Saturday, November 4, 2023

Weekly Indicators for October 30 - November 3 at Seeking Alpha


 - by New Deal democrat

My Weekly Indicators post is up at Seeking Alpha.

One way I keep track of the producer side of the economy is via the long leading indicator of corporate profits and the short leading indicator of the stock market. As is implied, the former has a long history of leading the latter. Except that the stock market turned down in 2022 before profits did, and rose at the end of 2022 before profits did.

Now the stock market has been in a 3+ month downtrend after failing to make a new high, while corporate profits have risen sharply in Q3 to new all-time highs.

Meanwhile the last real estate indicator has rolled over.

But consumer spending has been increasing, and gas prices are in a renewed downtrend.

Lots to parse through. Clicking over and reading will give you all the details, and provide me with a penny or two for my efforts.

Friday, November 3, 2023

October jobs report: more deceleration, in the weakest report (except for June’s) since March 2021


 - by New Deal democrat

As per my reporting earlier this week, I was looking for 3 things: (1) whether the unemployment rate, which follows initial jobless claims, would remain elevated compared with 1 year ago (it did), whether average hourly earnings gains for non-supervisory workers would continue to decline (they did), and whether jobs growth itself would suggest a “soft landing” stabilization or continue to decelerate (the data was equivocal, but is more likely demonstrating continued deceleration).

In short: yes, the leading indicators work.

This month’s data was significantly affected by the UAW strike. Where important, I have given the data ex-strike as well.

Here’s my in depth synopsis.

  • 150,000 jobs added (183,000 ex-strike). This is the lowest except for June. On a YoY basis, jobs are up 1.9%, the lowest % gain since March 2021.
  • August and September were both revised lower, by -62,000 and -39,000, respectively, for a net of -101,000. This continues the pattern that we have seen all year except for one month ago. As a result, the 3 month moving average declined to 204,000 (211,000 ex-strike) from a revised 233,000 last month. But the June-August average of 167,000 remains the low.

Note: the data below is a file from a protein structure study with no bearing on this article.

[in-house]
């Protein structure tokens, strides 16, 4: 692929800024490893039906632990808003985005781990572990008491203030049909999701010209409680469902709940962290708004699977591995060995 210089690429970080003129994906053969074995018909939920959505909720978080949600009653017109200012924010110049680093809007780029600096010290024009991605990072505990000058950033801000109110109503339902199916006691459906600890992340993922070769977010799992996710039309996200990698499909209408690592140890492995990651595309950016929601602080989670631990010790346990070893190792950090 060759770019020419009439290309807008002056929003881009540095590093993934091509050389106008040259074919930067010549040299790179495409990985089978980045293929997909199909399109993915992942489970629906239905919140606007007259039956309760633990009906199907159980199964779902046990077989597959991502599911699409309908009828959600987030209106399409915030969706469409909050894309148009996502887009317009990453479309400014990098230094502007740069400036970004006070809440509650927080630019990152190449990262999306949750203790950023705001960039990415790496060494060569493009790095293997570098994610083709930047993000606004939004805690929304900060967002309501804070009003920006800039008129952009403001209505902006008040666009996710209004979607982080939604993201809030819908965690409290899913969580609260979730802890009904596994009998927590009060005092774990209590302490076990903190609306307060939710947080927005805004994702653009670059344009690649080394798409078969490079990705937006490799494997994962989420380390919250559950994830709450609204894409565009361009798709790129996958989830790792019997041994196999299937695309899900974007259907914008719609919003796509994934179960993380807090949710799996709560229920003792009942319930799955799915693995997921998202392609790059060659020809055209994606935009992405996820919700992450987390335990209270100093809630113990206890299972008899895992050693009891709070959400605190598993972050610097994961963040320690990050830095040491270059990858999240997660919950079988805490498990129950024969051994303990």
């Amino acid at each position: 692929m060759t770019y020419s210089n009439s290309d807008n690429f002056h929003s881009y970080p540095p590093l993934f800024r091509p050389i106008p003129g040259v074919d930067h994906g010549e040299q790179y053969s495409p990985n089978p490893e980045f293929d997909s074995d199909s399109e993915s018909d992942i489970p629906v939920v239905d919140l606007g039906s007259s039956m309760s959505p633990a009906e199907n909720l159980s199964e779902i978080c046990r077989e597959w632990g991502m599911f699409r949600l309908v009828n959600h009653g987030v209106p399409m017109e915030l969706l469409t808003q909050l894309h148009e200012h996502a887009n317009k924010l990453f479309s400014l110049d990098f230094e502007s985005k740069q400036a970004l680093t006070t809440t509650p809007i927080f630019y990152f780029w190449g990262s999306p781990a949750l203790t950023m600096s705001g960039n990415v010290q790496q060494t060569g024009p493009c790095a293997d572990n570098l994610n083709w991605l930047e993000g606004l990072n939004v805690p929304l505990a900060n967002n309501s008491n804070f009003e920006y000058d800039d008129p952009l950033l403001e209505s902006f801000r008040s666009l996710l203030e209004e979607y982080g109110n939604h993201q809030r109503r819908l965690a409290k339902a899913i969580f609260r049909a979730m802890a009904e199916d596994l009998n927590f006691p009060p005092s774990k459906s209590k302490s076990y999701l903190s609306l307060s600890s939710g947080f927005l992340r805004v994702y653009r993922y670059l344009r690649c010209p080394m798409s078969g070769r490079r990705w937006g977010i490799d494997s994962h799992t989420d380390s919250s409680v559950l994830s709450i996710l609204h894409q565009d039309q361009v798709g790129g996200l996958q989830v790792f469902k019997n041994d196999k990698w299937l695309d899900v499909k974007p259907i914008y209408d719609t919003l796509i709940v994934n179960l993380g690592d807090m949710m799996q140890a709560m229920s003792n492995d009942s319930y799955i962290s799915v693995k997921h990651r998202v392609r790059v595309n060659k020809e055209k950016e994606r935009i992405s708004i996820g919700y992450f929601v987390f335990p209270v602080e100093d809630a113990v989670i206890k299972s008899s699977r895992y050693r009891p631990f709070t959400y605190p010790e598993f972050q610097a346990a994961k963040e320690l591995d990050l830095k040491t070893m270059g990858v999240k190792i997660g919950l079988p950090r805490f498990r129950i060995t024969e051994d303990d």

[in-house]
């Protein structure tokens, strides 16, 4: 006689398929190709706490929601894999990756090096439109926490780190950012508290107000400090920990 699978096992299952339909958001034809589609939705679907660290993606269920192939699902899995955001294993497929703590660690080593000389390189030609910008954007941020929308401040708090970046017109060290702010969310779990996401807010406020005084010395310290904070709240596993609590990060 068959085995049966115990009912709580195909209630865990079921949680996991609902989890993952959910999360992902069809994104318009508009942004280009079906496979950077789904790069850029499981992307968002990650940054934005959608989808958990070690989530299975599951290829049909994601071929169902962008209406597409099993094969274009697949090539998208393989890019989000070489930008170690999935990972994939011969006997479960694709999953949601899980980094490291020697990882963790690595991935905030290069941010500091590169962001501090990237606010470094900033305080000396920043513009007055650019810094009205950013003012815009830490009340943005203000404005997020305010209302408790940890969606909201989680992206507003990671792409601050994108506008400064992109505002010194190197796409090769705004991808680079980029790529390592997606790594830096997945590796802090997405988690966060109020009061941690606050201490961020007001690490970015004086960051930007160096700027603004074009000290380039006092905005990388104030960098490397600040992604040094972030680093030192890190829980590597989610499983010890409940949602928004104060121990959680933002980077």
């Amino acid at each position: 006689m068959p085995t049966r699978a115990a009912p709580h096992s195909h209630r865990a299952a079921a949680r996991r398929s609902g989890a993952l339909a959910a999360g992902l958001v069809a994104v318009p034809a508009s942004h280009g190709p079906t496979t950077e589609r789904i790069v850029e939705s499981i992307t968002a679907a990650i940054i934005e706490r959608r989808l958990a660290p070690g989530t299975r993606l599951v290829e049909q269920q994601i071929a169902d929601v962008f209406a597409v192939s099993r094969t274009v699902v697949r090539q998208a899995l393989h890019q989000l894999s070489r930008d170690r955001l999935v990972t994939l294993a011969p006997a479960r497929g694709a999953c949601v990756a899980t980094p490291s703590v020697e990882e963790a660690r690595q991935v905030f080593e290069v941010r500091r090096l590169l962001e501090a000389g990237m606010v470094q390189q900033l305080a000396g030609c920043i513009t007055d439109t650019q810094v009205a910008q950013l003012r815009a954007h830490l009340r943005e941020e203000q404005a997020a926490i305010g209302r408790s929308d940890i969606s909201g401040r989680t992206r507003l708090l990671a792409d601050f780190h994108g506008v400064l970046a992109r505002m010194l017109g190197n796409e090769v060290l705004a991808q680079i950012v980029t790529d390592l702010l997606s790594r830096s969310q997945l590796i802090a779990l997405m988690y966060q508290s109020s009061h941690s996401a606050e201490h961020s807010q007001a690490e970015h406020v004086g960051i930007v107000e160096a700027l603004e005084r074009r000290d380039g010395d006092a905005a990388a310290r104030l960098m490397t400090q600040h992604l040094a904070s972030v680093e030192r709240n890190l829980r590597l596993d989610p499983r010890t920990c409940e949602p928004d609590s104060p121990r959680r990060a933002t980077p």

• Private sector jobs increased only 99,000 (132,000 ex-strike). Government jobs increased by 51,000. This is a new low, including the strike. Excluding the strike, June-s 104,000 remains the low.
  • On the other hand, the alternate, and more volatile measure in the household report actually *declilned* by -348,000 jobs. The YoY% gain in this report is +1.7% (which is the average YoY gain for this whole year).
  • The U3 unemployment rate rose 0.1% to 3.9%, tied with last month for the highest since January 2022 . The civilian labor force, the denominator in the figure, declined (by -201,000), and the numerator, the number of unemployed, rose (by 146,000).
  • The U6 underemployment rate rose 0.2% to 7.2%, but still close to the highest since February 2022. 
  • Further out on the spectrum, those who are not in the labor force but want a job now declined -77,000 to 5.373 million, vs. its post-pandemic low of 4.925 million set this past March.

Leading employment indicators of a slowdown or recession

These are leading sectors for the economy overall, and help us gauge how much the post-pandemic employment boom is shading towards a downturn.  These were weakly positive:
  • the average manufacturing workweek, one of the 10 components of the Index of Leading Indicators, was unchanged at 40.7, equal to its lows earlier this year and down -0.8 hours from its February 2022 peak of 41.5 hours.
  • Manufacturing jobs declined by -35,000 (-2,000 ex-strike).
  • Within that sector, motor vehicle manufacturing jobs declined -33,000 (including the UAW strike). 
  • Construction jobs increased by 23,000.
  • Residential construction jobs, which are even more leading, rose by 3,700. There has been a sharp rebound in the past three months, but so far It continues to appear likely that January was the peak for this sector.
  • Goods jobs as a whole declned -11,000 (Up +22,000 ex-strike). These should decline before any recession occurs. They remain up 1.2% YoY (including the strike), which is nevertheless an average pace compared with most of the last 40 years.
  • Temporary jobs, which have generally been declining late last year, rose 6,600, but remain down -228,500 since their peak in March 2022.
  • the number of people unemployed for 5 weeks or less rose 217,000 to 2,268,000, the highest level since March.

Wages of non-managerial workers
  • Average Hourly Earnings for Production and Nonsupervisory Personnel increased $.10, or +0.3%, to $29.16, a YoY gain of +4.4%. This is the lowest since June 2021.

Aggregate hours and wages: 
  • the index of aggregate hours worked for non-managerial workers declined -0.2%, and is up 0.7% YoY, the lowest since March 2021.
  •  the index of aggregate payrolls for non-managerial workers rose less than 0.1%, and is up 5.2% YoY, a -0.5% decline from last month, and the lowest since March 2021. Nevertheless this is 2.0% above the most recent inflation rate, meaning average working class families have more buying power.